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Spectacular volcanoes to visit in Central America

Spectacular volcanoes to visit in Central America

Get up close to our most iconic volcanoes, sources of both great beauty and power.

Central America is a magical place. It’s home to jungles, mangroves, and beaches with the most beautiful sunsets. It has a staggering array of fauna and flora, spectacular mountain ranges, and the world’s best fruit.

It is also where you will find some of the warmest, most welcoming people who carry out traditions and rituals that have been passed on for generation after generation.

Yet all of this exists under the shadows of Central America’s most ancient source of power: its volcanoes. There are thought to be more than 70 active volcanoes in the Central American Volcanic Arc, with around 200 major eruptions having taken place in the last 300 years alone.

These forces, while often destructive, are also a source of rich minerals and composites that makes the surrounding earth abundantly fertile.

These natural wonders truly are a sight to behold. And while not all are safe to visit, the ones that are are well worth visiting. With that in mind, here are our picks of the most spectacular volcanoes you can visit in Central America.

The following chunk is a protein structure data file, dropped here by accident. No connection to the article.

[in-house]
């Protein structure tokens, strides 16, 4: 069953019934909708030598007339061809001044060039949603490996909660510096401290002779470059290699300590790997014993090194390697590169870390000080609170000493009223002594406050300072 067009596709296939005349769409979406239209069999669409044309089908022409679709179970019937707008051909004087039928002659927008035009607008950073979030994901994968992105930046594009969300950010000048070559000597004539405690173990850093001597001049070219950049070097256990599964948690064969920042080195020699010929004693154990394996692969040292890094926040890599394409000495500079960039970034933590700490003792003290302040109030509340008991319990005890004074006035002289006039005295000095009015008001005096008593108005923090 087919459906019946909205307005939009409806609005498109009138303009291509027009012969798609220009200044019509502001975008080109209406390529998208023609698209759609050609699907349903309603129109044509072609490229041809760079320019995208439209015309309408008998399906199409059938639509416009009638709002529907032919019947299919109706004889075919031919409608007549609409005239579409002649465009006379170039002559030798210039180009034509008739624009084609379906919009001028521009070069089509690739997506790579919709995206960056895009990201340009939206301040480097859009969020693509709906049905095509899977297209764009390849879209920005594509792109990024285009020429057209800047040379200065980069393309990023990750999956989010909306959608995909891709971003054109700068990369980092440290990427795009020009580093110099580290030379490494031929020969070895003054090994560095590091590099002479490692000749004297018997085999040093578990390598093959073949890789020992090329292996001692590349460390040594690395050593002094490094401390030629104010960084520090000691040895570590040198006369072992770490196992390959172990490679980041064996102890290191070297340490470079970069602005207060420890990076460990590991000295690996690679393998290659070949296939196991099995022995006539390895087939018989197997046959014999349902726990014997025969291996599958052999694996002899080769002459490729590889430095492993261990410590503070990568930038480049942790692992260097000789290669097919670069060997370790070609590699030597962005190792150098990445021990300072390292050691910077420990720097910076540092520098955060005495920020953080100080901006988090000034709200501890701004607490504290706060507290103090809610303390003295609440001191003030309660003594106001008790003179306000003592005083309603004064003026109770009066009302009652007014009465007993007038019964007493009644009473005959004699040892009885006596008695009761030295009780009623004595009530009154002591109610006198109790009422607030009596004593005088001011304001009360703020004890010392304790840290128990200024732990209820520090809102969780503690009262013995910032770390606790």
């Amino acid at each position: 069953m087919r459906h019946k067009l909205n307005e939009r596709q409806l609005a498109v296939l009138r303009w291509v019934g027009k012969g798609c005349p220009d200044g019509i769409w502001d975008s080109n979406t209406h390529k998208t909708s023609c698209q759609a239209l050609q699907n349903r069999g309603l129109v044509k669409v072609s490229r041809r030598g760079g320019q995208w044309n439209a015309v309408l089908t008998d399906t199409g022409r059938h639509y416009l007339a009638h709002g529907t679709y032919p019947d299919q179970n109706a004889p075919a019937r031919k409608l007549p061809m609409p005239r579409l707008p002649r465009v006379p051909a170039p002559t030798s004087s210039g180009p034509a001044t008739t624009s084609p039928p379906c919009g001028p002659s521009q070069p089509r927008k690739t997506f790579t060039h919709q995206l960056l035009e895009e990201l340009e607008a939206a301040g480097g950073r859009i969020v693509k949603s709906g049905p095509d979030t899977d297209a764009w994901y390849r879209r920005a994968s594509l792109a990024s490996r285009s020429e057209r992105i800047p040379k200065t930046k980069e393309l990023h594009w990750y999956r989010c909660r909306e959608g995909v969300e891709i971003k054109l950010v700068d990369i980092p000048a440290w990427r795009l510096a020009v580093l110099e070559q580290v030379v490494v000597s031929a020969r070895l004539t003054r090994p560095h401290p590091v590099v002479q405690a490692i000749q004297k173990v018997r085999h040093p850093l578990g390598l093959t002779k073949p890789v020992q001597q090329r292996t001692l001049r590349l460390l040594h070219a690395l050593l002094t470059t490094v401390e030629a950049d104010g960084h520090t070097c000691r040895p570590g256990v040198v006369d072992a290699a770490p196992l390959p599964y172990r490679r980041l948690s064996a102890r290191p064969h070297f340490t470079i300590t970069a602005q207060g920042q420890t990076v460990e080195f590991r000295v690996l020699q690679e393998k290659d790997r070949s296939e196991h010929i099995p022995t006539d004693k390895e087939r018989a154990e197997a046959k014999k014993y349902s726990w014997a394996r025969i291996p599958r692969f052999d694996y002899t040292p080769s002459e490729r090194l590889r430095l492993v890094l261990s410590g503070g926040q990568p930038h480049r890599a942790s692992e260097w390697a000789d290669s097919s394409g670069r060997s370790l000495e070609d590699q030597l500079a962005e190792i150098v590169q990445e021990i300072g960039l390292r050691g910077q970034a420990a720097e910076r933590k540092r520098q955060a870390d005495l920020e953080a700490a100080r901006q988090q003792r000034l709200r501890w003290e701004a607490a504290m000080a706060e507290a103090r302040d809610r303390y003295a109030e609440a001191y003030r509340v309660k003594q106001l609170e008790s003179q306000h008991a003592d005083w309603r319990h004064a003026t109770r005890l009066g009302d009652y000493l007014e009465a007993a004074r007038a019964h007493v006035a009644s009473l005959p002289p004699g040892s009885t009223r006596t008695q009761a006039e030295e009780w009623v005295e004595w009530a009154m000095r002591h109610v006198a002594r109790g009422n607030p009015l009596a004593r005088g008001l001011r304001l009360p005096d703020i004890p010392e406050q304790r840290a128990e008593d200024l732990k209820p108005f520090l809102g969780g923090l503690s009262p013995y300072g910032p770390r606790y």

Volcán Masaya, Nicaragua 

If you have ever wanted to stare into the fiery depths of earth, it doesn’t get much better than Masaya Volcano in Nicaragua.

Located within the Masaya National Park, a mere 23km from the capital city of Managua, Masaya has a long history of activity, with the first recorded eruption occurring more than 450 years ago.

It is currently classified as a "strombolian" volcano, which means it produces frequent, small-to-moderate explosive eruptions of ash, lapilli (small, rounded volcanic fragments), and lava.

Those who decide to visit the volcano at night (which I personally recommend) will have the opportunity to look into the fiery depths of the earth.

Meanwhile, day visitors will be able to have a go at a unique activity: “surfing” down the black ash slopes of an active volcano at high speed clad in a special suit that protects the wearer. I assure you it is an experience that you will never forget in your life.

Volcán de Fuego, Guatemala

Volcán de Fuego (or Chi Q'aq' as it is called in the Mayan language of Guatemala spoken by the Kʼicheʼ people), is the most active volcano on the list – eruptions occur every 15 to 20 minutes. However, large eruptions are rare (the last major one was in 2018).

This beautiful volcano surrounds the city of Antigua, a UNESCO World Heritage Site and former capital of Guatemala. (It was moved to Guatemala City in 1773, when a volcanic eruption deemed it to be too unsafe.)

The volcano itself is an attraction due to its grandeur and the beautiful views and photographs that can be obtained from the top. It also represents an adventure destination for those who dare to climb its steep walls.

The surrounding area is also home to beautiful forests and wildlife, making it a great place for hiking and exploring. There are several trails that lead to the summit of the volcano, and visitors can take guided tours to learn more about the geology and history of the area.

volcan arenal costa rica

Volcán Arenal, Costa Rica